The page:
Why Professional Certification Is So Worth It
By Susan Peryam

Posted January 15, 2010

To certify or not, that is the question.
I’ve been asked the question “…why would I want to certify anyways, I’ve been in the profession for years.” My answer is simple…it is a matter of personal choice. I made that choice three times. During my first career I became a Certified Public Accountant (CPA), years into my second career I became a Certified Quality Manager (CQM), and at the beginning of my third and current career I became a Certified Professional Facilitator. It is accurate to say that I believe in professional certifications. How about you? I would enjoy hearing your thoughts and experiences with professional certifications.

I consider myself priveleged to have been given the opportunity to experience the challenges and rewards of three careers. As I reflect on the reasons I chose to become certified, I realize that my motivations changed over time. I sense that is a reflection of my personal growth.

My story begins with my first career as an accountant. While married, raising a son and working as an accounting clerk, I decided to finish my college education at night school and earned a degree in Accounting. The sense of self-satisfaction from earning a degree was so strong that I immediately enrolled in the Masters of Accountancy program. What was I thinking? Continuing this grueling schedule was crazy, so I decided to take a short cut and instead enrolled in the Becker CPA review class to prepare to sit for the CPA exam. The class schedule and studying was much more demanding than college classes, but I knew the duration was shorter. In the end, I passed the CPA exam and earned my first professional certification which gave me the right to say that I had mastered a body of knowledge worthy of recognition. It boosted my self-esteem and confidence, and gave me the ability to progress in my Accounting career.

Several years later, I transitioned from Accounting to an Operations Support role which led to a career in Organizational Design, Quality and Change Management. Along the way, I had a manager who required all leadership staff to earn the CQM professional designation. I thought…”why me? I’ve been doing this stuff successfully for years – do I need to take the time to brush up on testing techniques and sit for exams? Okay, so it is a job requirement and I happen to like my job…I’ll do it.” I prepared and successfully passed the exam, but little did I know what would happen next. I became part of a larger community that encouraged and supported each other. The comradeship was instantaneous and the opportunity to share challenges and successes was an efficiency boost. I became part of a national group that was learning from each other and evolving the profession.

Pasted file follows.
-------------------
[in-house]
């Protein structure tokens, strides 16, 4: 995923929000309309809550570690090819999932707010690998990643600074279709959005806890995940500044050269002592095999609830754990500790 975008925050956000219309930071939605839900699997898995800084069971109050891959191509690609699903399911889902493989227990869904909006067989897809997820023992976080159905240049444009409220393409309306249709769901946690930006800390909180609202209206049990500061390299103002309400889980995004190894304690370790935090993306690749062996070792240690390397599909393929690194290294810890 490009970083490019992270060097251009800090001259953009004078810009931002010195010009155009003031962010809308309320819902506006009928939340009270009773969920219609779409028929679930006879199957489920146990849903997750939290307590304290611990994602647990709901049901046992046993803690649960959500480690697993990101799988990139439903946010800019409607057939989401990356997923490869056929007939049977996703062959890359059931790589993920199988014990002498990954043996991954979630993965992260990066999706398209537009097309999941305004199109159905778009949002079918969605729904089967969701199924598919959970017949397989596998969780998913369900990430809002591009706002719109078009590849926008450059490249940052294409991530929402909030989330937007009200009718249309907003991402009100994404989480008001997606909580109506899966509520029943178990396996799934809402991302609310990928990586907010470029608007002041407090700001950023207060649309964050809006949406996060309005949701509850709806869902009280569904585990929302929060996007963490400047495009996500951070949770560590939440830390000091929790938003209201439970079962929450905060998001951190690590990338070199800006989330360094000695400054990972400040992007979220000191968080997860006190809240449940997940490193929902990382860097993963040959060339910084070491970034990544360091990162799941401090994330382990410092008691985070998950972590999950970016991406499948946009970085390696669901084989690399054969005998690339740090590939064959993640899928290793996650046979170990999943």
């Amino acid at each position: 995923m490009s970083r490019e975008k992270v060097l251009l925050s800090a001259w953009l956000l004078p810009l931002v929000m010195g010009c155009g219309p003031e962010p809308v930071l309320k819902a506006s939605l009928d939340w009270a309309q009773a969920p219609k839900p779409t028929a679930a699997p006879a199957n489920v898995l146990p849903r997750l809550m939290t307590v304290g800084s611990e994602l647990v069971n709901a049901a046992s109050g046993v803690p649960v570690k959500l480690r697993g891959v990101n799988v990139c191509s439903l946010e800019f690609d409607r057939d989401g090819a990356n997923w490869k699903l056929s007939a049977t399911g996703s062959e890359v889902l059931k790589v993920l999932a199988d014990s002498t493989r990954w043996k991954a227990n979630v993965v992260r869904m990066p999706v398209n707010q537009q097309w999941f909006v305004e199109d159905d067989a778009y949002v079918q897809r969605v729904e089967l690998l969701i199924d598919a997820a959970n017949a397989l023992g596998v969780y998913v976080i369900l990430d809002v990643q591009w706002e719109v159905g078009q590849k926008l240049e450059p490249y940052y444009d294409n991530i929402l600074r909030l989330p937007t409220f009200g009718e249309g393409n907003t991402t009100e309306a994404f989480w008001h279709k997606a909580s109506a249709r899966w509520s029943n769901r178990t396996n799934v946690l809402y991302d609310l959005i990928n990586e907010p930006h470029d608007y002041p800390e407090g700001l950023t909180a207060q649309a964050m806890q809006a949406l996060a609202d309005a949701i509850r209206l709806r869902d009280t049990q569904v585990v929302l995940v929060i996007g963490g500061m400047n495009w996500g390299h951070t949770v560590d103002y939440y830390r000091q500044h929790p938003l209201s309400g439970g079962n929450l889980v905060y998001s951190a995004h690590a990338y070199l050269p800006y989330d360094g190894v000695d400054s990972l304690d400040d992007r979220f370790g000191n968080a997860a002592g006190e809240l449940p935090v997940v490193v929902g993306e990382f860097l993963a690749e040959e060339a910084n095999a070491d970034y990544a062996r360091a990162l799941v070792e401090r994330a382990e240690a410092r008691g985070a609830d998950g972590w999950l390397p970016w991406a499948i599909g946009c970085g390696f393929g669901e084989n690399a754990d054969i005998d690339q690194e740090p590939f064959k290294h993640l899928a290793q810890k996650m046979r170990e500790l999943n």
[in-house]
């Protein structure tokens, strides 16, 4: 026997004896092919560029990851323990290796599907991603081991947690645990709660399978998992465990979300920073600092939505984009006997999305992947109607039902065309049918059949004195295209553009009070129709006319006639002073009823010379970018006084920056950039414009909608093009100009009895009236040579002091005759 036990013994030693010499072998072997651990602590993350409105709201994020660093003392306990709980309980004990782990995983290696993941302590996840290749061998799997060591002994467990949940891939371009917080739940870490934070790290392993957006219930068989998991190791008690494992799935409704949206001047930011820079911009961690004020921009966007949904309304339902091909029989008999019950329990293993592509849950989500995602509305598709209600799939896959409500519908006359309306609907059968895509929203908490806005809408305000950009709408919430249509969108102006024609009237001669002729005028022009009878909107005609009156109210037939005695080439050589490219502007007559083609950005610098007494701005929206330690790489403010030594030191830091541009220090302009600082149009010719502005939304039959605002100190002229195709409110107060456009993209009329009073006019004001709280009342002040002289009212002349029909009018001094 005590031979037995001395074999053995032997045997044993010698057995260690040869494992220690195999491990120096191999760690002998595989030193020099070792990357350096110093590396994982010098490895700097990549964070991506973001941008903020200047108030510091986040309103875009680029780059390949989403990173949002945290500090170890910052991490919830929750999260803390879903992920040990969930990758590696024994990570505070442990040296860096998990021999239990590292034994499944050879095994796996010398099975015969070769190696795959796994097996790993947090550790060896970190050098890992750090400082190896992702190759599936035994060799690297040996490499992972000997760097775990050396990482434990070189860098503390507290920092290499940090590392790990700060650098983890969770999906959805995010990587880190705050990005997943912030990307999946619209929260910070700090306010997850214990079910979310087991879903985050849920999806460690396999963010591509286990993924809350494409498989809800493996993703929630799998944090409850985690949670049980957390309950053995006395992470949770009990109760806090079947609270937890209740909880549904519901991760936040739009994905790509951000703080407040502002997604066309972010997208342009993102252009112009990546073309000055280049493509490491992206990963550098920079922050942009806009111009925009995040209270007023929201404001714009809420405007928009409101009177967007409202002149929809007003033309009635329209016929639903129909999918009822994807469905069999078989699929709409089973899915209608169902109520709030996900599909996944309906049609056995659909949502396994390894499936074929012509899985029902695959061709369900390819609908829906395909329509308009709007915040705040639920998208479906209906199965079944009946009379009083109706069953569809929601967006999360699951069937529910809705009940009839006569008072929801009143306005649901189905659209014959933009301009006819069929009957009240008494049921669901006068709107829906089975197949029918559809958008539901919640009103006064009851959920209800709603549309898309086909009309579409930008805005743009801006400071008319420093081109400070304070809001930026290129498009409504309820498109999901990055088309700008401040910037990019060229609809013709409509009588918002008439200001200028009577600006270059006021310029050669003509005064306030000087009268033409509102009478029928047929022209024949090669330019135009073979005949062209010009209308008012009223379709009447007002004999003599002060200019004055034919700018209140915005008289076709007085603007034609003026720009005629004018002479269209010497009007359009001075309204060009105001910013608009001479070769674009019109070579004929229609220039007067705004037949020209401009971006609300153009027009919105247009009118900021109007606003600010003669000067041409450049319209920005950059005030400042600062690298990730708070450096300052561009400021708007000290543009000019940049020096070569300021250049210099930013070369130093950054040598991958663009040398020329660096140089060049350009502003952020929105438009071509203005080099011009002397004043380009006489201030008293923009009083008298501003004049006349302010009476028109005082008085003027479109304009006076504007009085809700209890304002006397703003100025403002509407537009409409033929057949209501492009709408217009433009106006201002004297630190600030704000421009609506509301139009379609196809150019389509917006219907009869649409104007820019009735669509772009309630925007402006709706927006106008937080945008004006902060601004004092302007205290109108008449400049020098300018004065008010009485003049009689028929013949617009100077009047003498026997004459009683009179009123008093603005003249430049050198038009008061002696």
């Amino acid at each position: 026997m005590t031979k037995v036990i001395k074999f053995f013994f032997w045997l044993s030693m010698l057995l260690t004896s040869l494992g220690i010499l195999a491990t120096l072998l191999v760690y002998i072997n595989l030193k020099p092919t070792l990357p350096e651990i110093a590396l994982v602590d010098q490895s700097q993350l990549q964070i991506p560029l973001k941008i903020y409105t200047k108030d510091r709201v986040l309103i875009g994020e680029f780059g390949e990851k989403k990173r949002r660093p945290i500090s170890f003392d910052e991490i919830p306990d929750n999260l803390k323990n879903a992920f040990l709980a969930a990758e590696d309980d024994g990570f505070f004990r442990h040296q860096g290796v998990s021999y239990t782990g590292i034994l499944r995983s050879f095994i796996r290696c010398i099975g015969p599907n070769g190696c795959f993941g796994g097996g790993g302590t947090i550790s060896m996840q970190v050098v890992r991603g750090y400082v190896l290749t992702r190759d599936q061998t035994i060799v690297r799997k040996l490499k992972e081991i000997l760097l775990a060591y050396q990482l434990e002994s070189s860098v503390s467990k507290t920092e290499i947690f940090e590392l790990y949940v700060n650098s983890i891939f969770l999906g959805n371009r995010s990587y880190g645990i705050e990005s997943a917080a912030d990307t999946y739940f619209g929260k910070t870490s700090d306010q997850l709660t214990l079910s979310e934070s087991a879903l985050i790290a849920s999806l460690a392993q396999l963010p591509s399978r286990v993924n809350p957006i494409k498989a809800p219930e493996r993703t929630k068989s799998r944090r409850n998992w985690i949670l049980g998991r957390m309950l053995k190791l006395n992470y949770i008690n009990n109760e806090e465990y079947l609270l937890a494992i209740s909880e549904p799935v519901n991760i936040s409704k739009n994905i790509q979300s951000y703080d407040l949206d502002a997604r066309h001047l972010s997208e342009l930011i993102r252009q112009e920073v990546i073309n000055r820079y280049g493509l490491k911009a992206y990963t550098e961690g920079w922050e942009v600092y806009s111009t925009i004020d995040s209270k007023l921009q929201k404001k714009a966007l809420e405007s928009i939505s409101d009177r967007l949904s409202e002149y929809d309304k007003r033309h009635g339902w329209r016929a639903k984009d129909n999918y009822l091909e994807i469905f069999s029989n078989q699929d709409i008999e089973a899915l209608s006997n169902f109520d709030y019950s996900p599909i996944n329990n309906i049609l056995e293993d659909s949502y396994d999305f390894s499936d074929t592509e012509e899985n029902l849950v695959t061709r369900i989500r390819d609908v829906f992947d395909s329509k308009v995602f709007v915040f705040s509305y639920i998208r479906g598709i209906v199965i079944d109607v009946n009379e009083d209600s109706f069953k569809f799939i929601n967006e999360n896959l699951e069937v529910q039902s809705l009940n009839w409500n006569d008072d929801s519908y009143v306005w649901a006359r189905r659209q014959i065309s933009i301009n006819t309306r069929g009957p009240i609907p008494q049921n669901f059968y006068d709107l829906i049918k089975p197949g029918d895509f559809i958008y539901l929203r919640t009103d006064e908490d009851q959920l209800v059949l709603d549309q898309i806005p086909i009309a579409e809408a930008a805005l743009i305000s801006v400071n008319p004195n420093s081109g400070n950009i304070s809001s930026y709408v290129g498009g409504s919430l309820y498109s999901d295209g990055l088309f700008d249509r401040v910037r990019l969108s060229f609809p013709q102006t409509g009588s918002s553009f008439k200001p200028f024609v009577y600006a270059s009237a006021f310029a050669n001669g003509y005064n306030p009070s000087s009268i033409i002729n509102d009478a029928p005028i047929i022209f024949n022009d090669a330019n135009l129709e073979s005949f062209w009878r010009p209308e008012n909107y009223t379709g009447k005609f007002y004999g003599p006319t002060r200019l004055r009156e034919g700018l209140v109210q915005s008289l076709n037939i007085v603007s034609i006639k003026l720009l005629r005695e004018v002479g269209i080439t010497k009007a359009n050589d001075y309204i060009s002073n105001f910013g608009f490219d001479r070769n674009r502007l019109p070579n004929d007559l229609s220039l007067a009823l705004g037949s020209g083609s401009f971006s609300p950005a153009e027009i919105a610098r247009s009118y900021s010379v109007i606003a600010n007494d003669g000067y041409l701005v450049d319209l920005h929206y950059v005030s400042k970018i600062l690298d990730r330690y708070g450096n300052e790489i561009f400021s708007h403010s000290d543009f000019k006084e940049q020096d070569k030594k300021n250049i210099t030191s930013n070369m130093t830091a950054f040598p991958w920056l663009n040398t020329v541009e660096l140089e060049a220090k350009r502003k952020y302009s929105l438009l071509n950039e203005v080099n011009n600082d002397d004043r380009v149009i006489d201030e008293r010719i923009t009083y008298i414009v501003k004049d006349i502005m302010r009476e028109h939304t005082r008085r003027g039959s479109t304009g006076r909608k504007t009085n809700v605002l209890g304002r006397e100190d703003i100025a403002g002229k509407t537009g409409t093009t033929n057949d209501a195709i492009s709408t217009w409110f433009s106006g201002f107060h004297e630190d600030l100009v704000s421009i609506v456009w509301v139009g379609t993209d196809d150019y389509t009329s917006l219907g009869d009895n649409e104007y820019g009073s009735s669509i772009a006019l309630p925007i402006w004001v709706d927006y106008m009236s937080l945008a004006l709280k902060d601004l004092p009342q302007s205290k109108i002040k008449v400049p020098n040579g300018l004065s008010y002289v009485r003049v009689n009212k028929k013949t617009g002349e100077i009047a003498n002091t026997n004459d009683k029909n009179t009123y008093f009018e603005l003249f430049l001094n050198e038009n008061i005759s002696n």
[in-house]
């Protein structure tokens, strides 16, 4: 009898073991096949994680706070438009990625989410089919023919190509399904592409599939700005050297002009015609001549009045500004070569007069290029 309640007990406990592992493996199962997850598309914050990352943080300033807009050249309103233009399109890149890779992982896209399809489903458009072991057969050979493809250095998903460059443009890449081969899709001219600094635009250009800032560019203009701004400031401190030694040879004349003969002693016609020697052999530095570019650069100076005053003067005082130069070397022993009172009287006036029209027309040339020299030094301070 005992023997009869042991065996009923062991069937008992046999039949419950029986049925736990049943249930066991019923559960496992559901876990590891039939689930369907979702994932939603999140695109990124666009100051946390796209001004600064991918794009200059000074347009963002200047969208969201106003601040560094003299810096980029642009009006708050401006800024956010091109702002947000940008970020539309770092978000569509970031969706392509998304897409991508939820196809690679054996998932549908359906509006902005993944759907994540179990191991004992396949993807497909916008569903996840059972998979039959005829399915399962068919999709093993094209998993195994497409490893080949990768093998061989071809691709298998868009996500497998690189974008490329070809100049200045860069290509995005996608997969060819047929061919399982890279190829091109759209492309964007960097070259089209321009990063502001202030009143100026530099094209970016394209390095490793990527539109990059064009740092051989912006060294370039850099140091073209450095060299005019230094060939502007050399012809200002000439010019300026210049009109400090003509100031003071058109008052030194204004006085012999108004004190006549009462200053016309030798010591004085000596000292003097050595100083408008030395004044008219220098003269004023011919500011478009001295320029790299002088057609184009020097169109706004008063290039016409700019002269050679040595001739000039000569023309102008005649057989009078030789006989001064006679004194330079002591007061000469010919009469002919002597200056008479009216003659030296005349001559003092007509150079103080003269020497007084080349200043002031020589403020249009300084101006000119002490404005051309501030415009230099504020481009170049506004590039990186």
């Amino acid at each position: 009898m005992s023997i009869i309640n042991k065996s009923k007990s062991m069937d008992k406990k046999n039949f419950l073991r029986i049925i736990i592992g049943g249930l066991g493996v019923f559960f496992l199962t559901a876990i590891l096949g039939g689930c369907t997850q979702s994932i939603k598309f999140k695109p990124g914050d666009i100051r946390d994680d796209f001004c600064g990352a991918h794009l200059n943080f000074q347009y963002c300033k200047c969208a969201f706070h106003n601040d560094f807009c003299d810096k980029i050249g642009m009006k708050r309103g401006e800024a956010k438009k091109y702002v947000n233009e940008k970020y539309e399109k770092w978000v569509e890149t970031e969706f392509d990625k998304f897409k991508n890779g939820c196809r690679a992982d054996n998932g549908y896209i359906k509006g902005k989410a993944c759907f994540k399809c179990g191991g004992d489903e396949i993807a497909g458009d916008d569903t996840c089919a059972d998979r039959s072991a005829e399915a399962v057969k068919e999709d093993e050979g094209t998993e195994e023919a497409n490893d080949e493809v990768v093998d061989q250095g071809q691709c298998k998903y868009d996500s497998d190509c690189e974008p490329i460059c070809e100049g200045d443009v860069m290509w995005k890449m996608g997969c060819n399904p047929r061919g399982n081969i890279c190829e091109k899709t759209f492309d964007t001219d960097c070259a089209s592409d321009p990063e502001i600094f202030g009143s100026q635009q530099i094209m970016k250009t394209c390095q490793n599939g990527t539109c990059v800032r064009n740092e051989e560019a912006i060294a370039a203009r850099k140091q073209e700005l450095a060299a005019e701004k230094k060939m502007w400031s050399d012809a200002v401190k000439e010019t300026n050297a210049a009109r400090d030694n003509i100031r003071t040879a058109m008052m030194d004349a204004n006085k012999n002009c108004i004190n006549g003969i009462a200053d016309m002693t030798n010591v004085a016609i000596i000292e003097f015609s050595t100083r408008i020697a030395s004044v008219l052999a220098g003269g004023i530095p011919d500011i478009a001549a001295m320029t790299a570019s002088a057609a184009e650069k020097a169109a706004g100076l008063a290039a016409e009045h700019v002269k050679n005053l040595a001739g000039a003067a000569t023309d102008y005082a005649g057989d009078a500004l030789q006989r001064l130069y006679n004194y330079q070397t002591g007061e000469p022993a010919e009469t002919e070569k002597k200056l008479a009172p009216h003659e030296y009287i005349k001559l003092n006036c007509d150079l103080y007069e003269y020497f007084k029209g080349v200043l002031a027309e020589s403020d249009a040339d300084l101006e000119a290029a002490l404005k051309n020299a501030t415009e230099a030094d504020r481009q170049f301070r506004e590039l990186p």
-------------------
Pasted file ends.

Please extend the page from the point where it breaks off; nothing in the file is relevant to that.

Continuing with my career, I was asked to lead a group of internal facilitators who would be facilitating teams to determine things like recognition and rewards systems, quality improvement processes and mission and value statements for their business unit. I decided to seek out a professional certification so that I could validate that I had the knowledge and credentials to lead this internal facilitation team. Through my connections in the quality arena, I was introduced to the Southeast Association of Facilitators and the International Association of Facilitators (IAF). I learned that the IAF was the only global, professional organization that offered a professional certification – the Certified Professional Facilitator (CPF). Talk about a rigorous certification process! To gain certification one must document education and experience, submit written evidence of understanding and applying competencies, and demonstrate through face to face facilitation and interviews. It was nerve racking, but I successfully passed.

I have since chosen the profession of facilitation – group collaboration, to improve the effectiveness of groups of people coming together- as my sole profession. No longer employed in corporate America, I am invited into all types of organizations to facilitate. I am passionate about promoting the profession of facilitation and about raising the awareness that the CPF professional designation exists. In addition, I serve as an IAF Assessor for candidates that want to become certified. It is accurate to say that becoming a CPF has opened the door to self-actualization.

This is the first in a series of articles that I will write about the International Association of Facilitators Foundational Facilitator Competencies. These competencies were developed over several years by IAF members with the support of facilitators from around the world. The competencies include the basic set of skills, knowledge, and behaviors that facilitators must have in order to be successful facilitating groups of people collaborating for a purpose. There are six competencies areas and several sub-competencies.

The Six Foundational Facilitator Competency Areas

A) Create Collaborative Client Relationships
B) Plan Appropriate Group Processes
C) Create and Sustain a Participatory Environment
D) Guide Group to Appropriate and Useful Outcomes
E) Build and Maintain Professional Knowledge
F) Model positive Professional Attitude

In the coming months I will take a deeper dive into the six competencies and share some experiences with you.

Are you interested in learning more about the competencies? My partner and I have developed and delivered training based on the competencies to our clients on-site and to the public. We have a three day, open to the public Facilitation Basics training session scheduled in Atlanta, March 29-31 and a pre-conference two day session scheduled in conjunction with the IAF North America conference in Chicago, April 20 -21. Click here for more information.

Posted by Susan Peryam